The professional issue that is raised in this essay is with respect to the responsibility of the healthcare professionals to cooperate with Amelia to the best of their ability. One of the ways that the health care professionals in this scenario can do so is first by understanding the values and beliefs of Amelia, as this will help them understand her behaviour (Baillee and Black 2014, p.3). Professional health care givers need to have a good understanding of the decisions they make in practice as individuals who are accountable for those decisions and usually this involves a fair and just attitude towards patient care (Jeng and Macartney 2012, p.150). Accountability is one of the most important demands of professionalism, therefore individual members, such as doctors and nurses, are expected to demonstrate a high degree of accountability (Hendrick and Wigens 2004, p.59). It is also important to remember that the relationship between the patient and healthcare professional is fiduciary, that is, a relationship of trust (Grace 2012, p.4). Those people who need health care need to place their trust in healthcare professionals. Nursing ethics and professional responsibility are equivalent concepts (Grace 2012, p.6). This is true for all health care professionals. The Code for Nurses and Midwives, which has been made effective since 2015, provides that nurses must “act with honesty and integrity at all times, treating people fairly and without discrimination, bullying or harassment” (The Code 2015, para 20.2). Therefore, the different beliefs and viewpoints of the patient must be taken into consideration and the utmost should be done to cooperate with the patient. An important professional issue is the responsibility to cooperate with patients and other healthcare professionals. In fact, Professional teamwork is essential in healthcare. This teamwork helps enable effective and accurate transfer of information which leads to good decision making and patient care and management (Jeng and Macartney 2012, p.148). In this case, cooperative work is required as between the surgeon and the interpreter, who together can help understand Amelia’s beliefs and concerns and share the diagnosis with her and convince her of the need for immediate medical attention.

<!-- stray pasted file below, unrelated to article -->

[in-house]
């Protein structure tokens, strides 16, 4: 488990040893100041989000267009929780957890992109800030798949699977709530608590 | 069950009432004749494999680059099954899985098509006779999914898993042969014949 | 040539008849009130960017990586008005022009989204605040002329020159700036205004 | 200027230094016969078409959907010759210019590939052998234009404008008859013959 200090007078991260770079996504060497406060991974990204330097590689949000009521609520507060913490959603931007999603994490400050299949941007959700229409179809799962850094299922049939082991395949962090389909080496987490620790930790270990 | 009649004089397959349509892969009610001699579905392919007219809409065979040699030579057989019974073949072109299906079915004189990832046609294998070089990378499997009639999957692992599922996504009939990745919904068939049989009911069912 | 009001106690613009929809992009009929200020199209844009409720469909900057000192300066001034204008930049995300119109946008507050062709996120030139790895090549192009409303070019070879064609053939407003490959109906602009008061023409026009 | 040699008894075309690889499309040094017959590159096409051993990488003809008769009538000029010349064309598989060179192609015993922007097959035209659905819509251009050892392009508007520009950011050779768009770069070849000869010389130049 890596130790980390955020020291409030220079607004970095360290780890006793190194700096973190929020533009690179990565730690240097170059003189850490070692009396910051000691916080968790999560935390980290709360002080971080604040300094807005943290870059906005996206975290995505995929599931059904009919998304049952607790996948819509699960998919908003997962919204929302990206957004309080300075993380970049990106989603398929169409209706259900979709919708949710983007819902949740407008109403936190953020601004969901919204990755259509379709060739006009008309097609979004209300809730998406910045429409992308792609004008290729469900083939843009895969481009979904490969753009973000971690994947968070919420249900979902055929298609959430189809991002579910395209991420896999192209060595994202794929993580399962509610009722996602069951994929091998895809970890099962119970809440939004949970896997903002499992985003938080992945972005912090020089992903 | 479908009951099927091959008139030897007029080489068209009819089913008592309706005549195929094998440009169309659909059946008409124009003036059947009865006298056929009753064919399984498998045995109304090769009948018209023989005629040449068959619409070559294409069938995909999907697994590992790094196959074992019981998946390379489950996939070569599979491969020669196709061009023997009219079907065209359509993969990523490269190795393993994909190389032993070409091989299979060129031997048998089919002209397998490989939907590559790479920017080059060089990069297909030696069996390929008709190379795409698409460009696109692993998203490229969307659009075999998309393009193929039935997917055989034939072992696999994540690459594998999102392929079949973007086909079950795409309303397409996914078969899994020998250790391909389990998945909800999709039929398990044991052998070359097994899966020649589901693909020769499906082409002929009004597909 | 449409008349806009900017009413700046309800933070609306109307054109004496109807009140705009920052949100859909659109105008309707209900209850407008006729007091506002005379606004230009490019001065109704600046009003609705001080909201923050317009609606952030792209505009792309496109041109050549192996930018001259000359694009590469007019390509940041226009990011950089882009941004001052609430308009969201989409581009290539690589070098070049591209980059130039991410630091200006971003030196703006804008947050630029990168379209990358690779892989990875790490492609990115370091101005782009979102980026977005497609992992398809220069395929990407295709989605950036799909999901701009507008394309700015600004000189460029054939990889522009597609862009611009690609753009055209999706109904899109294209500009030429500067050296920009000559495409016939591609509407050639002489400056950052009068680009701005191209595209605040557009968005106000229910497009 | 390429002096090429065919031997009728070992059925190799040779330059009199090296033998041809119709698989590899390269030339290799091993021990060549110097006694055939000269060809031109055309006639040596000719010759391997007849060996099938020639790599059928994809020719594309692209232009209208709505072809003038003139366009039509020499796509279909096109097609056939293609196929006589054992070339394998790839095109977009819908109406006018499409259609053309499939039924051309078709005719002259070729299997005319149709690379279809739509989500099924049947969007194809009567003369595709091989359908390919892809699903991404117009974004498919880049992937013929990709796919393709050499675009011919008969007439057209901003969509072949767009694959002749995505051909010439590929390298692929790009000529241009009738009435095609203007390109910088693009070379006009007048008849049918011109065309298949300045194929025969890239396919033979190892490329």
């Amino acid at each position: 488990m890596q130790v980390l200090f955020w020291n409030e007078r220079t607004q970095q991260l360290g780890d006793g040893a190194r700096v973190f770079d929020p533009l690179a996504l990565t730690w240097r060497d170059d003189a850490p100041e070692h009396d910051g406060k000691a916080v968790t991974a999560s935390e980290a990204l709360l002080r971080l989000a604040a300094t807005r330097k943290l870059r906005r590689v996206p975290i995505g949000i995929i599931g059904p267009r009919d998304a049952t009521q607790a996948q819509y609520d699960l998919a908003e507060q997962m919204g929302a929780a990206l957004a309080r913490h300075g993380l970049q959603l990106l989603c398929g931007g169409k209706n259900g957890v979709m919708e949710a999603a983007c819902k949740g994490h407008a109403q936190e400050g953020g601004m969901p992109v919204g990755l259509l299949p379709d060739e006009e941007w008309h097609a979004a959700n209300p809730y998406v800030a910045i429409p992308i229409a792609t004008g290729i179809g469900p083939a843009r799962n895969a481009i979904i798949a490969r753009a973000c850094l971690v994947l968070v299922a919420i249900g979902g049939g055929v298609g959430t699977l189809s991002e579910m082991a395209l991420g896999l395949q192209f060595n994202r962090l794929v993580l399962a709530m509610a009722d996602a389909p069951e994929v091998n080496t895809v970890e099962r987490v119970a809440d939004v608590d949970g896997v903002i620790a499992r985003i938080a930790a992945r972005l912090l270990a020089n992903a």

The ethical questions that are involved in medical examination and treatment of Muslim patients differ vastly from the general ethical questions that heath care professionals face with respect to patients from other faiths. In an increasingly multi- cultural society, cultural contexts in healthcare cannot be ignored. Therefore, it is essential for doctors, nurses and healthcare professionals to have due regard for cultural norms. In this situation, Amelia needs medical intervention. However, the doctor in charge of her case cannot examine her unless he has her consent to examine her. As a Muslim woman, Amelia has deep reservations that make her uncomfortable in being questioned or examined by a male doctor, in the presence of a male interpreter. Moreover, she has reservations about the very presence of the male interpreter. However, unless the male interpreter is present, Amelia will not be able to receive the necessary information that will help her understand the importance of medical intervention. One possible solution may be to speak with her husband first and explain Amelia’s condition to him, so that he can then speak to Amelia and help her understand the importance of the examination by the surgeon. The professional issue that is involved in this scenario is the cooperation of healthcare professionals with the patient. Amelia is in pain and needs surgery. However, in order to make her understand the diagnosis and the required treatment, the surgeon will have to first understand Amelia’s beliefs and practices that make her reluctant to allow a male surgeon to give her the treatment. This understanding may help the surgeon come to some solution that will enable him to convince Amelia and Adam of the seriousness of her medical condition. As a doctor, the surgeon owes a fiduciary duty to Amelia and he has to impart this duty with professionalism. This would include the utmost effort on his part to create an environment of understanding as between himself and Amelia and Adam to the best of his ability. Finally, there is an important legal issue of consent that is involved in this case. If the surgeon is not able to obtain consent by Amelia, he cannot even examine her. To examine or treat her without her consent will amount to trespass and both criminal and civil action can be taken against him for such trespass. This may involve the payment of damages to Amelia. The scenario demonstrates some important ethical, professional and legal issues that may come in specific healthcare settings, especially those involving patients with strong religious beliefs. The duty of the healthcare professional is to provide the best health care to the patient. That involves the weighing of these issues and decision making, taking into consideration, the code of conduct that is required to be followed at all times.